“Now I know that you fear God, because you have not withheld from me your son, your only son.” (Genesis 22:12)
There are things we cherish in this life. Good things. Our hearts knit to these things so that we cannot imagine life without them.
We can’t imagine life without our family, the children that wear us out or the spouse that continues to surprise us or the parents we once rebelled against. We can’t imagine life without meaningful work and the challenges and rewards that come with it. We can’t imagine life without the capacity to see the sky or walk on our own legs or swallow prime rib.
But sometimes we are asked to live without those things. We pay lip service to these things as “gifts’ or “blessings.” But when asked to give them up we feel angry and cheated, deprived of what was rightfully ours. We clutch at the gift and resent the giver.
Sometimes, however, wisdom asks us to let go.
The story is simple and yet almost impossible to understand. After much waiting and a few messes along the way, Abraham and Sarah had received the child promised to them. Sarah had laughed at the idea that such a thing would ever happen. But it did. The boy was born and named Isaac, meaning “laughter.” This boy was the long awaited fulfillment of a promise that had exceeded their capacity to believe.
And then we get a divine bait and switch. After all the waiting and messes, God appears ready to scrub the whole plan. God asks Abraham to sacrifice Isaac. Go up on a mountain, place the boy on an altar, raise the knife, and give back what you waited so long to receive. Here’s the reward for your patient faith: sacrifice your child.
We’re stunned and even angry about this. Amazingly Abraham goes. It has been noted that the only time Abraham speaks in this story is to present himself obediently to God. ”Here I am,” he says. That’s it. “Here I am.” He listens and obeys, walking up a hill with his son, his only son (a significant phrase in the story) planning all the while to do what we could never dream of doing.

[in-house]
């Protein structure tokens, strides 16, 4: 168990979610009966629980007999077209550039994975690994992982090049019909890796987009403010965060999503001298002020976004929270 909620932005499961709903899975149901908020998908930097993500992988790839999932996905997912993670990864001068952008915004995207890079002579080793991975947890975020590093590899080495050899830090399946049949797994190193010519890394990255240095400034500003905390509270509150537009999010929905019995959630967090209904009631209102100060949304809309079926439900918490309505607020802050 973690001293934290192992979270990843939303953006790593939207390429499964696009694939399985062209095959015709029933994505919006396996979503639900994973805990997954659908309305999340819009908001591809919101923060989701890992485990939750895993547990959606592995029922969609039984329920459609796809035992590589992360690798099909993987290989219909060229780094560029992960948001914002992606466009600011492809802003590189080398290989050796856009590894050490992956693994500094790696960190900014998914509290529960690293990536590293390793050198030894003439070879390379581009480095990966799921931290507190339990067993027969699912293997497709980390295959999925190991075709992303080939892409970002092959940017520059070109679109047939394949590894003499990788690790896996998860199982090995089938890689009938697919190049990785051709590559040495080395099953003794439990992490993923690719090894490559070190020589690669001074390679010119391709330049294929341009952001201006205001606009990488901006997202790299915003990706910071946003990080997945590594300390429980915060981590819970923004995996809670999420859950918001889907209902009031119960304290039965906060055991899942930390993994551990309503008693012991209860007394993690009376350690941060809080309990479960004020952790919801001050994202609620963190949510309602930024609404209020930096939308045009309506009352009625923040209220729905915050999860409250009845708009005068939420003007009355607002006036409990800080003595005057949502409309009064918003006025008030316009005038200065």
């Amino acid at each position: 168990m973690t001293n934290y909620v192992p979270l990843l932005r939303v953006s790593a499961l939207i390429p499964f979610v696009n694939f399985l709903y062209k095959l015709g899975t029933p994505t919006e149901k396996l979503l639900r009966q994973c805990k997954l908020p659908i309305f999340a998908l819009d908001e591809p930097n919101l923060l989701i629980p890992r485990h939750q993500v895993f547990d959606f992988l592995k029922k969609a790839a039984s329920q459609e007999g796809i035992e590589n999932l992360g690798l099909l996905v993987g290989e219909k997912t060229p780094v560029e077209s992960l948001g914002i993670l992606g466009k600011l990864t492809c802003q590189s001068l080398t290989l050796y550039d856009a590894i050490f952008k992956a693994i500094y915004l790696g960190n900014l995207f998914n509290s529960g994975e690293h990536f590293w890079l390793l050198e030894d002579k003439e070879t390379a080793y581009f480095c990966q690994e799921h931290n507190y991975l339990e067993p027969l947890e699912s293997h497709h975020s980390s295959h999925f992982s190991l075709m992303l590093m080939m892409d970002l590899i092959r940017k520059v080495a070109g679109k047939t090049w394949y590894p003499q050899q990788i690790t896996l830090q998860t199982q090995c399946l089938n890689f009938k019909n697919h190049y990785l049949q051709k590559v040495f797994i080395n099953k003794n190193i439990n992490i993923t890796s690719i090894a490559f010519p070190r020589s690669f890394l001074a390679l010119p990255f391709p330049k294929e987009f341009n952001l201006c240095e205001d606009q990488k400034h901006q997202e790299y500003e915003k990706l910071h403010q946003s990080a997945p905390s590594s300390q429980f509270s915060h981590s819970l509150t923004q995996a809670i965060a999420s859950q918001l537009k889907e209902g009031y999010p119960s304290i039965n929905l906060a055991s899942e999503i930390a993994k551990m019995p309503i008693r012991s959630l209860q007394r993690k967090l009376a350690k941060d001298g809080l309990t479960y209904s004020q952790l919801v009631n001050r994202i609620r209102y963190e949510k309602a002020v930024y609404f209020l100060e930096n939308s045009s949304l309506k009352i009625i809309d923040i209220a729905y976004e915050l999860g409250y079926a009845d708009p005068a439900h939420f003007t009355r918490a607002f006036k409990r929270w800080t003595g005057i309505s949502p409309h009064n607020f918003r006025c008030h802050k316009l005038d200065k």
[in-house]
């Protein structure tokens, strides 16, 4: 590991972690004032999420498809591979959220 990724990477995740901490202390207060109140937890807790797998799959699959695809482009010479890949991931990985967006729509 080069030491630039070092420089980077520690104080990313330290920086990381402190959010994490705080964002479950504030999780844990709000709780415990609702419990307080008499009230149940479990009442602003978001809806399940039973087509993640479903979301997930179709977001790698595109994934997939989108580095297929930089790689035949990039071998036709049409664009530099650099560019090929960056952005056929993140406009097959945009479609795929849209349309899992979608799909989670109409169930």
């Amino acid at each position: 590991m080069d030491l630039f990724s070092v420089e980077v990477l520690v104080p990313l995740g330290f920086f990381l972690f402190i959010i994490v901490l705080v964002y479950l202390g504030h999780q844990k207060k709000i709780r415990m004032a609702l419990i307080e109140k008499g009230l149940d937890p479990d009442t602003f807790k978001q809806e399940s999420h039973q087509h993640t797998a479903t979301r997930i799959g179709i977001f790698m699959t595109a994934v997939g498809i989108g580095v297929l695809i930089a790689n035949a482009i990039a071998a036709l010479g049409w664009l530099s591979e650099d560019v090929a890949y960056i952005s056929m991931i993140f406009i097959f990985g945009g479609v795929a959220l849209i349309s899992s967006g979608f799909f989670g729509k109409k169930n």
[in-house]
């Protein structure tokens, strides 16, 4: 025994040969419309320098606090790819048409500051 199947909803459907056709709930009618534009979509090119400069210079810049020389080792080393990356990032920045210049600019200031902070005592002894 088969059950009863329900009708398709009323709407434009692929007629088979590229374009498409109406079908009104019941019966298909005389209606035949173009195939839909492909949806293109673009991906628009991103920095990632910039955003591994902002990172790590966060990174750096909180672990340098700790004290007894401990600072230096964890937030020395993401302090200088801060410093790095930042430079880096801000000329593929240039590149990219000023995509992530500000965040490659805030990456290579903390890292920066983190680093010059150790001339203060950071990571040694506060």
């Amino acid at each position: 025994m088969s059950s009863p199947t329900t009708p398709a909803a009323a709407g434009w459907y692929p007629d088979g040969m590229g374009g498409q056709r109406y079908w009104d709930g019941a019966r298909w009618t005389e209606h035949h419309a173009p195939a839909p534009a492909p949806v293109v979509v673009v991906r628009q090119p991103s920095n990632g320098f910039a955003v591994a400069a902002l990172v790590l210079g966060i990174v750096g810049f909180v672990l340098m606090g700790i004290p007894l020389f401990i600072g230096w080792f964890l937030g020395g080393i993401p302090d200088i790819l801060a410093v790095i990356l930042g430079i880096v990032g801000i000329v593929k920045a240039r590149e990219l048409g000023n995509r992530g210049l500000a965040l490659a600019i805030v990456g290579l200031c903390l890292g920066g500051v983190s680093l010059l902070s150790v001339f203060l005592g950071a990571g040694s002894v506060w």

Abraham’s story has the kind of ending we always hope for. The tragedy is averted. Abraham raises the blade above his son but his hand is stayed, Isaac is spared, and God provides a ram for the sacrifice. They all go home together happy and relieved. But there’s nothing in this story that says our willingness to let go means that we will eventually be allowed to keep what we so deeply cherish.
Too many parents have wept over the grave of a child. Too many competent and capable people have been told they no longer have a job. Too many strong and able-bodied people have been incapacitated. Sometimes we let go and we are left empty handed.
This is foolishness to us. Maybe that’s why Paul quotes Isaiah 40:13 in his discussion about God’s wisdom and how it runs counter to our wisdom. “Who has known the mind of the Lord that he may instruct him?”
Sometimes wisdom asks us to stand before God with open hands and say what Abraham said. “Here I am.” This means we hold every gift as just that, a gift: Our health, our work, our loved ones. All of it comes to us by grace. The world’s wisdom says that we have a right to these things. God’s wisdom asks us to offer them up – always careful never to worship the gift above the giver.
What are you being asked to let go of today?
We give you thanks, O God, for every gift you place in our life. Make us mindful today of what we cherish, and help us to cherish it rightly – ever thankful, humble before you, never allowing your gift to become a god that rivals your place in our heart. We would live every day with this simple prayer: “Here I am.” Amen.